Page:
After Marino suffered a brain injury in Iraq, he had severe post-traumatic stress disorder. He was in so much mental pain that he decided to take his own life.
“I did not want to deal with it anymore,” Marino said. “I took out one of my knives … I wrote a letter on my computer and went outside to smoke one last cigarette.”
While he was outside of the barracks at Fort Riley in Kansas something happened that would change his life; a kitten!
“He just walked up and started rubbing up against my leg and let me pet him, I broke down crying, burst into tears,” he says in his short film Josh & Scout, a Mutual Rescue. “Maybe he knew there was something I couldn’t quite handle.”
Marino now credits the kitten with saving his life.
“I stopped thinking about all my problems and started thinking about his problems and what I could do to help him,” Marino said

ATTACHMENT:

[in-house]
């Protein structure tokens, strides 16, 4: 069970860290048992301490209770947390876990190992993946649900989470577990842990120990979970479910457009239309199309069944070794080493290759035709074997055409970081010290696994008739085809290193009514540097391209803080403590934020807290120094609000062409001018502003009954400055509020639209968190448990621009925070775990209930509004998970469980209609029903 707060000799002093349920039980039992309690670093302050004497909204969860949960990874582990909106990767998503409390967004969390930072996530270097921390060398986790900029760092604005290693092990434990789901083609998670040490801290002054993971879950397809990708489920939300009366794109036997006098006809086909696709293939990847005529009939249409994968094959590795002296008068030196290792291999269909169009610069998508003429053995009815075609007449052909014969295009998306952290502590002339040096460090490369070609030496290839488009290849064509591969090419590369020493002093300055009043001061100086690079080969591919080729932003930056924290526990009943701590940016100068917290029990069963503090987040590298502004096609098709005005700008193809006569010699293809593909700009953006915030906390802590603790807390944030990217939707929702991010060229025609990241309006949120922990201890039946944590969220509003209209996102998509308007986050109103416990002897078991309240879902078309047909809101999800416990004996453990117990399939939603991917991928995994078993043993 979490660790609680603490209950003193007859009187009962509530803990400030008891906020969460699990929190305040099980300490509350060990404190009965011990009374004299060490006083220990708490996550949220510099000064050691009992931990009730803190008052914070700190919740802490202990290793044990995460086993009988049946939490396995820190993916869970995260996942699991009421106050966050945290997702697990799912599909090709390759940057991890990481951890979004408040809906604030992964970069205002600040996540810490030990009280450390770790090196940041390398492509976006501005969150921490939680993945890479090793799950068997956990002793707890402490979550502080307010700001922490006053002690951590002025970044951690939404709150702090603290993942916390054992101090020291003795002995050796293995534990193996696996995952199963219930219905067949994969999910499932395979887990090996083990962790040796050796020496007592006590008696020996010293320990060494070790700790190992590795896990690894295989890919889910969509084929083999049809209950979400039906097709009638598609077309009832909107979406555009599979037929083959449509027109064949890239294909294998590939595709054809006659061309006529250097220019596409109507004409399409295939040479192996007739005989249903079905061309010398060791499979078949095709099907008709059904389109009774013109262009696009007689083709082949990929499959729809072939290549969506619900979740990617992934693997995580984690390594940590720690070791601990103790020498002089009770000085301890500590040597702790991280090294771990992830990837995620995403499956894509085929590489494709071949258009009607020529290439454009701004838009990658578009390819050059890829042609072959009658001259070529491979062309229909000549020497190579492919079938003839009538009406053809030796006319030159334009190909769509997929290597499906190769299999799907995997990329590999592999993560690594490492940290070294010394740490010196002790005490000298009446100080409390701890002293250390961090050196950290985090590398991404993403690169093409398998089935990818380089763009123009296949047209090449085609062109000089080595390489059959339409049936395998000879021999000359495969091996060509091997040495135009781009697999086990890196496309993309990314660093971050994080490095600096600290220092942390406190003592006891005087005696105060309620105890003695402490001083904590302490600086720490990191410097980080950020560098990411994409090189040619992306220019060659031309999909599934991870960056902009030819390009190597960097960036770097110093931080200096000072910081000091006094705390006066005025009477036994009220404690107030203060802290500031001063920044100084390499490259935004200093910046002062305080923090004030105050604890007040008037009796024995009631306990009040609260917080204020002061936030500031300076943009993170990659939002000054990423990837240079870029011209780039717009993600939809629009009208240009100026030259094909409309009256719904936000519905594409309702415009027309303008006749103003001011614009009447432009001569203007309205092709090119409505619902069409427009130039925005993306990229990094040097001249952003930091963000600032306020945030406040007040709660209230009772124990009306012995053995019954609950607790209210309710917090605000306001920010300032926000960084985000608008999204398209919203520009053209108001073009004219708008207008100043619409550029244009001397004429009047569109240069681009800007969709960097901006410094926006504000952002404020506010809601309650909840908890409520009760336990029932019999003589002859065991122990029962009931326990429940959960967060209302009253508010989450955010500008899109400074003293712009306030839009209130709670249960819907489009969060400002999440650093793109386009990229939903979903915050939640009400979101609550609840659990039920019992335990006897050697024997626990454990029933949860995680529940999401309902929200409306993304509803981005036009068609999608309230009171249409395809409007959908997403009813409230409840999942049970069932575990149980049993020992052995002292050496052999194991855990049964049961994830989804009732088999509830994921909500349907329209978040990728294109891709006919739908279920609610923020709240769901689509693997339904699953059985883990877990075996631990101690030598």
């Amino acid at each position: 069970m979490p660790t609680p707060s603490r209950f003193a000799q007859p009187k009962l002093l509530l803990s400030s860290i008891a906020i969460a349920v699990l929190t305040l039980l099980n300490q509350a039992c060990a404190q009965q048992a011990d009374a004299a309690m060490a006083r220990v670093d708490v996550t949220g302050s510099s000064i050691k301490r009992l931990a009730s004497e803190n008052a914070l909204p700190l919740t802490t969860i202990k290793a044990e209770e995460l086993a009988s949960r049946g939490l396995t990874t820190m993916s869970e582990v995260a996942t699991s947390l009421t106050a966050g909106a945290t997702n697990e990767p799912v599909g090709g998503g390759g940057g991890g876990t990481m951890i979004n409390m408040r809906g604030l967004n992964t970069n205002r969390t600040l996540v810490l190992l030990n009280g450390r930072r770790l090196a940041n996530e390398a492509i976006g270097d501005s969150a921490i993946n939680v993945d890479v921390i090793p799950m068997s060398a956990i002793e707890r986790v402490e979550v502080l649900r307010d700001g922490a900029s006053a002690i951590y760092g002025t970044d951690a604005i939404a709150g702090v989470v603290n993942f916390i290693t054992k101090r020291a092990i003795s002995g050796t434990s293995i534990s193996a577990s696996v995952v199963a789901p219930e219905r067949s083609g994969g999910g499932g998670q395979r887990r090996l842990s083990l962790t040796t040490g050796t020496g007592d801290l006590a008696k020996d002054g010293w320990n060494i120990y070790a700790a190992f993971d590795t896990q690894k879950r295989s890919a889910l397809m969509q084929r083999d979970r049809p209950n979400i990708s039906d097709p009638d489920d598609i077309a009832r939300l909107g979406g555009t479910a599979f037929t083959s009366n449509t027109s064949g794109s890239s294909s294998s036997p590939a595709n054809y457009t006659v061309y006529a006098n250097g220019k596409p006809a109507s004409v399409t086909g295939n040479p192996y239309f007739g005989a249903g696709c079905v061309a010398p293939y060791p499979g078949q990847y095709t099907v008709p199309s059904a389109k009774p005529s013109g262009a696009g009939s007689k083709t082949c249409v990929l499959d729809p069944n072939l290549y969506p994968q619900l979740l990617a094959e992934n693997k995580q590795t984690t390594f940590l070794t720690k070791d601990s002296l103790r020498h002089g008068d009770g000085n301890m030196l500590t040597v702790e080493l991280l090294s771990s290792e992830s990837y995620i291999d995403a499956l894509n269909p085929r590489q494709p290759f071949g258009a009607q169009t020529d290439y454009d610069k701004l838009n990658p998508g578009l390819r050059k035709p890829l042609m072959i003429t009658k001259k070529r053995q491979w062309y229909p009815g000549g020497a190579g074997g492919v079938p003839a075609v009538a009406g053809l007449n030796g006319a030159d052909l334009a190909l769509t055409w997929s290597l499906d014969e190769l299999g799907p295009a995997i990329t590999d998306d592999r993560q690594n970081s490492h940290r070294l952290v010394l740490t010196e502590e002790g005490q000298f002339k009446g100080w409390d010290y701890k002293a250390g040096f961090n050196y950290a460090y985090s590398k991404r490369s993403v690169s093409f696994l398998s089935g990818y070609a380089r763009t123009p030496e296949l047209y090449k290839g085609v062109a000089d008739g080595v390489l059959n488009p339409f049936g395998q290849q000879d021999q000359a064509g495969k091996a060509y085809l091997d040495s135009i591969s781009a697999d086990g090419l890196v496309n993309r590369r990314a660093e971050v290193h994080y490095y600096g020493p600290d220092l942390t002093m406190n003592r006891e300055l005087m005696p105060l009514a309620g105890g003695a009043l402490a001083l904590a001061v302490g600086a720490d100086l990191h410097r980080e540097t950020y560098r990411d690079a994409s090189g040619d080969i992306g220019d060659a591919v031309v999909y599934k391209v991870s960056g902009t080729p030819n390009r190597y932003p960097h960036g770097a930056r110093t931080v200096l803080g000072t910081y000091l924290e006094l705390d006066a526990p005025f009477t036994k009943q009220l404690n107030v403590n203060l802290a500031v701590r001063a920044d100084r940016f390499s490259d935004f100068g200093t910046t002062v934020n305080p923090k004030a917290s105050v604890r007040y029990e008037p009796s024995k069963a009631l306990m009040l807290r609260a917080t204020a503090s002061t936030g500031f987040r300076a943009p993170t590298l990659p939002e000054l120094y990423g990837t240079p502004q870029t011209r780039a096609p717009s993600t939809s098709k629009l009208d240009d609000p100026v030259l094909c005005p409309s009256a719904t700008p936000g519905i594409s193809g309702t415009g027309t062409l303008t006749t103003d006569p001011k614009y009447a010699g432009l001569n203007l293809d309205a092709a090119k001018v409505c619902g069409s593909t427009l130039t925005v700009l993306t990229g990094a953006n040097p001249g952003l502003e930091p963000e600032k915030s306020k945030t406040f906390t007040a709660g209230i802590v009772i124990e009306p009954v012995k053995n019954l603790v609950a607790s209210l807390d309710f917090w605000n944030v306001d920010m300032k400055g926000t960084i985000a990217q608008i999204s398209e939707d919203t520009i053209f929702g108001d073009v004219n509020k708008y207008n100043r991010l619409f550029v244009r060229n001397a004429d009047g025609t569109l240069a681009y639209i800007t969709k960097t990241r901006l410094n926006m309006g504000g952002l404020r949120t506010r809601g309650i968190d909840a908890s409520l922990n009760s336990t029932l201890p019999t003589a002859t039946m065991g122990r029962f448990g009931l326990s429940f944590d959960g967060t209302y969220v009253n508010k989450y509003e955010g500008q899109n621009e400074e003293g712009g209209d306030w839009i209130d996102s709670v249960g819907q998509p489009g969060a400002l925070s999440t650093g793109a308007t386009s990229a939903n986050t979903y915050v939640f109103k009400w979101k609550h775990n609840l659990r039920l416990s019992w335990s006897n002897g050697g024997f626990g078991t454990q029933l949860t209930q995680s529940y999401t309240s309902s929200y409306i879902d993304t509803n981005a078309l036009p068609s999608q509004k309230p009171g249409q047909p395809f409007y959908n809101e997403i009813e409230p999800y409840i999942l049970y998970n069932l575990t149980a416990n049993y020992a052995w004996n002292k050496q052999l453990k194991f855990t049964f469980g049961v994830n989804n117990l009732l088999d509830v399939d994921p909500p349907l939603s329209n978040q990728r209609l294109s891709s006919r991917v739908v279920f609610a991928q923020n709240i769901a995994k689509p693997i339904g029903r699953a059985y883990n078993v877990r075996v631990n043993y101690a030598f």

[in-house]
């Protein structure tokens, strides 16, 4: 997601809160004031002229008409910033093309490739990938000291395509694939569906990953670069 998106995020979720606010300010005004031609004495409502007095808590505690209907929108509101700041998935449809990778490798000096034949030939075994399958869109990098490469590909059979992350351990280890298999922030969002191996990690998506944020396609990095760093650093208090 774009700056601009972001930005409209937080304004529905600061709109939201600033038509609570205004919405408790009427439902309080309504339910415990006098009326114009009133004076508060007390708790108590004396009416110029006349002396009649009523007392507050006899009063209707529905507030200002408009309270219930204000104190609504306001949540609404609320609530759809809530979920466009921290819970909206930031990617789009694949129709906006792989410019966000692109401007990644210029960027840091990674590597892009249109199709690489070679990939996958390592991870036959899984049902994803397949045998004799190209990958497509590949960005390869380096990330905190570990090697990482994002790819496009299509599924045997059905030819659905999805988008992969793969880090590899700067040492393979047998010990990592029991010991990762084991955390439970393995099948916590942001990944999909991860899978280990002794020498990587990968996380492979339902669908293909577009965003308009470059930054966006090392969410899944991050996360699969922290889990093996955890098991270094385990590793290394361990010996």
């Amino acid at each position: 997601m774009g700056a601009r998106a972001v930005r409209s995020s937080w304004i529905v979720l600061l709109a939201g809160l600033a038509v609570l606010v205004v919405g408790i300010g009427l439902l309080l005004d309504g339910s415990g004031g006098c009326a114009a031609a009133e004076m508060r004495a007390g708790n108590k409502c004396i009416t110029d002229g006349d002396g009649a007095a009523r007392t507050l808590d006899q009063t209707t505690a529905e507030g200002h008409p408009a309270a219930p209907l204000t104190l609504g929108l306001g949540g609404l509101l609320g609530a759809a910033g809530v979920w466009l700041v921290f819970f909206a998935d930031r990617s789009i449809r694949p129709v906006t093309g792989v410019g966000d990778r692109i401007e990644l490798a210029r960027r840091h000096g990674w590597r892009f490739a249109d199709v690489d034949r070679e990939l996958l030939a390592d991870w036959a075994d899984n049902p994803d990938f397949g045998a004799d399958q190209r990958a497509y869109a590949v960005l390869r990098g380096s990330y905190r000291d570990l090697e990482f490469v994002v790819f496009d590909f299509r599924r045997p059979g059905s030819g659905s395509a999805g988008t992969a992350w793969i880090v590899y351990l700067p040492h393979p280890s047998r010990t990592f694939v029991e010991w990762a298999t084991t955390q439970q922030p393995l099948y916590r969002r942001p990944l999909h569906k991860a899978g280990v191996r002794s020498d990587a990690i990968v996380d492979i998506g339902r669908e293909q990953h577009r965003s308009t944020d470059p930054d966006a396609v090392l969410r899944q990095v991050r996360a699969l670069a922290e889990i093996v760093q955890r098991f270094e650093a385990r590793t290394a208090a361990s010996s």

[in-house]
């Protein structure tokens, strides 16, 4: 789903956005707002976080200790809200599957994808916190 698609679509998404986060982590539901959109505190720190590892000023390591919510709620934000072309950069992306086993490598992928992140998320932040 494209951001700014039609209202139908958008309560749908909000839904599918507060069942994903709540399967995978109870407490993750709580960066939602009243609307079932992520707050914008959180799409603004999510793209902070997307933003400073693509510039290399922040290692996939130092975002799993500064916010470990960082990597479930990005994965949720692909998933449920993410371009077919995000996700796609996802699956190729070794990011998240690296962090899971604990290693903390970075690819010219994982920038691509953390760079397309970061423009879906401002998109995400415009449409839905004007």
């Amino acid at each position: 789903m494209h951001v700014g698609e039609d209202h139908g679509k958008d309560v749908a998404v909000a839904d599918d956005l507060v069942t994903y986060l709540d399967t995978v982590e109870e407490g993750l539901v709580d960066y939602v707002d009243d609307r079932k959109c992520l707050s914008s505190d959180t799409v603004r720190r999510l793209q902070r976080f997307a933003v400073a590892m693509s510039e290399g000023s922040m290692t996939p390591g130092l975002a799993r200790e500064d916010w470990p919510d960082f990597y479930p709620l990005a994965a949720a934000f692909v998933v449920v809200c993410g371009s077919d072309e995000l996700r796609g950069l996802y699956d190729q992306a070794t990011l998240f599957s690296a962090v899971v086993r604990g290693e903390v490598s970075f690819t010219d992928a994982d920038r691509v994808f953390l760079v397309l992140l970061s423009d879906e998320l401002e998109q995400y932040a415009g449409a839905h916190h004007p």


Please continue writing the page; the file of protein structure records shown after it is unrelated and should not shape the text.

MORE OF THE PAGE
He named the kitten “Scout” and began to feed him every day, until one day Scout stopped showing up and Marino was heartbroken. Eventually, he began dating a girl and they decided to go to an adoption event and adopt a cat.
“All of a sudden a little black and white paw shoots out from a crate and starts smacking me in my left arm,” he says of spotting Scout at the shelter. “I opened up that cage, and I pulled him out, and I held him tight.”
Marino signed the papers to adopt Scout right away and was eventually medically discharged from the Army. He married his girlfriend, Becky, earned a master’s degree in clinical rehabilitation and mental health counseling, and got a job with the Department of Veteran Affairs counseling disabled vets. He now tells his story about him and Scout to other vets.
“In my opinion, real men like cats,” he said.
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